Favorite

Imbibing with the Bird 

Don’t pick a turkey to drink with Thanksgiving dinner.



White zinfandel: The Beringer White Zinfandel, California, 2001, ($6) is the multipurpose wine for both the person who likes sweeter fare or doesn’t drink wine except on Thanksgiving. Its color and flavor match the cranberry sauce.



Red zinfandel: Rancho Zabaco Zinfandel’s the Dancing Bull, California, 2001, ($10) is a lighter style zin with a soft, fruitier flavor. It’s ideal for turkey or ham. The winery makes a bolder, more flavorful version with a Sonoma appellation that at $13 is worth checking out as well.



Cabernet sauvignon: Don’t forget those deadly brussels sprouts. If you must have cabernet sauvignon, then pick one that is soft in flavor. The Hogue Cabernet Sauvignon, Columbia Valley, 2001, ($10) is too light for a steak but just right for the bird and all of its trappings.



Merlot: This wine is the natural Thanksgiving choice. It is so soft that it easily accommodates everything. The Cellar 8 Merlot, California, 2001, ($13) is a new winery debut worth paying attention to. It has flavor galore, charm and character. What more can you ask for? Or try something a little pricier like the Chateau St. Jean Merlot, California, 2000, ($28.50). It’s a splurge, but well worth it. This wine is a compact ball of memorable flavor.



Alsatian white wines: The winemakers of Alsace should sponsor a Thanksgiving tour featuring their wines to pair with the bird. Theirs may be the finest pairings of all, like the Hugel Gentil, 2001, Alsace, ($11). Gentil means blend on an Alsatian label. It’s usually a combination of several local grapes, the pinot gris, pinot blanc and sylvaner among others. It is dry but not harsh, lacking in oak flavor but not lacking character. The Trimbach Pinot Gris, Alsace, 2000, ($16.50) is fuller with the same Alsatian style. This is the one to drink if you’re having goose.



Chardonnay: Those rich, buttery chardonnays are great with lobster, crab cakes and shrimp, but are simply dreadful with Thanksgiving dinner. Too many conflicting flavors abound. Instead, try the Chanson Viré Clessé, Burgundy, 2001, ($12). This wine is all about the crispness and mineral flavors that wines from this region are known for. It tastes good and won’t get in the way of the food.

If you should feel like splurging this Thanksgiving, look for these two absolute gems. The Matanzas Creek Chardonnay, California, 2000, ($26) has no weighty oak flavors: Even the brussels sprouts will snap to attention. And the French oak in Chateau St. Jean’s Belle Terre Chardonnay, California, 2001, ($26) offers up a delicate sweetness that is both surprising and beautiful.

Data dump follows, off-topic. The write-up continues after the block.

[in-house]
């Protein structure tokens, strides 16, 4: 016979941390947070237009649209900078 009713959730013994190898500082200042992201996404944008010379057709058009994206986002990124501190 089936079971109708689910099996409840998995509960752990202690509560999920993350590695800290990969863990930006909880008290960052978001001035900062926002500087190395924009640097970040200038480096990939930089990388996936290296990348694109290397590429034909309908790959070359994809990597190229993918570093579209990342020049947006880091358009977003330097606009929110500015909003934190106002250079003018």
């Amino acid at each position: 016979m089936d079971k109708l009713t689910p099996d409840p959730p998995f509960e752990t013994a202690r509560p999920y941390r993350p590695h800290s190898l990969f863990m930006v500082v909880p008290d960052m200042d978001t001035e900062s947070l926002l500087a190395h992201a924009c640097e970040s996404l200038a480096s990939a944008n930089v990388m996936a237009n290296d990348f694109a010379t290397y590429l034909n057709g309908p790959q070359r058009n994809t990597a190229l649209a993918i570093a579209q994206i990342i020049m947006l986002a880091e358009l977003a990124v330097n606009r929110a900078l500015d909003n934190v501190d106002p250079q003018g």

Shiraz: This is a grape that you would never in the past have thought of for Thanksgiving. Today the famed Australian wine is simply everywhere. If you haven’t had a shiraz that bowled you over, the McWilliams Hanwood Shiraz, Australia, 2001, ($10) is the place to start. The flavor of this grape (actually the syrah grape, the Aussies just spelled it wrong) is luscious. It has body that takes it out of the wimp wine category, with fruit that doesn’t intrude on dinner.



Dessert wines: Port is always good. It works especially well with pecan pie. There is both sweetness and mellowness in the flavor of the Taylor Fladgate Tawny Port ($14). It works best in small glasses because of its strength and high alcohol content. It is the perfect end to a great Thanksgiving meal. S
Favorite

Comments

Subscribe to this thread:

Add a comment

  • Re: Almost All of the Doughnuts at Sugar Shack Are Now Vegan

    • Oh yeah! I hope they spread nationwide. LOVE vegan donuts!

    • on August 10, 2017
  • Re: Almost All of the Doughnuts at Sugar Shack Are Now Vegan

    • I wonder if the location on Hugeunot Rd is on this bandwagon, too? I sure…

    • on August 9, 2017
  • Re: Drinking History: The Virginia Historical Society Throws Its First Craft Beer Festival

    • Sounds like a great event! Right up Richmond's alley. Looking forward to attending next year.

    • on August 9, 2017
  • More »
  • More by Layne Witherell

    • Bottles for Your Bird

      Bottles for Your Bird

      Wines to pair with turkey this year.
      • Nov 24, 2004
    • Reds Take Gold

      Reds Take Gold

      The Virginia wine industry runneth over at the Governor’s Cup awards.
      • Jun 16, 2004
    • The Wine-Bright Sea

      The Wine-Bright Sea

      Splashing through the wave of new wines this season.
      • Mar 24, 2004
    • More »

    Copyright © 2017 Style Weekly
    Richmond's alternative for news, arts, culture and opinion
    All rights reserved
    Powered by Foundation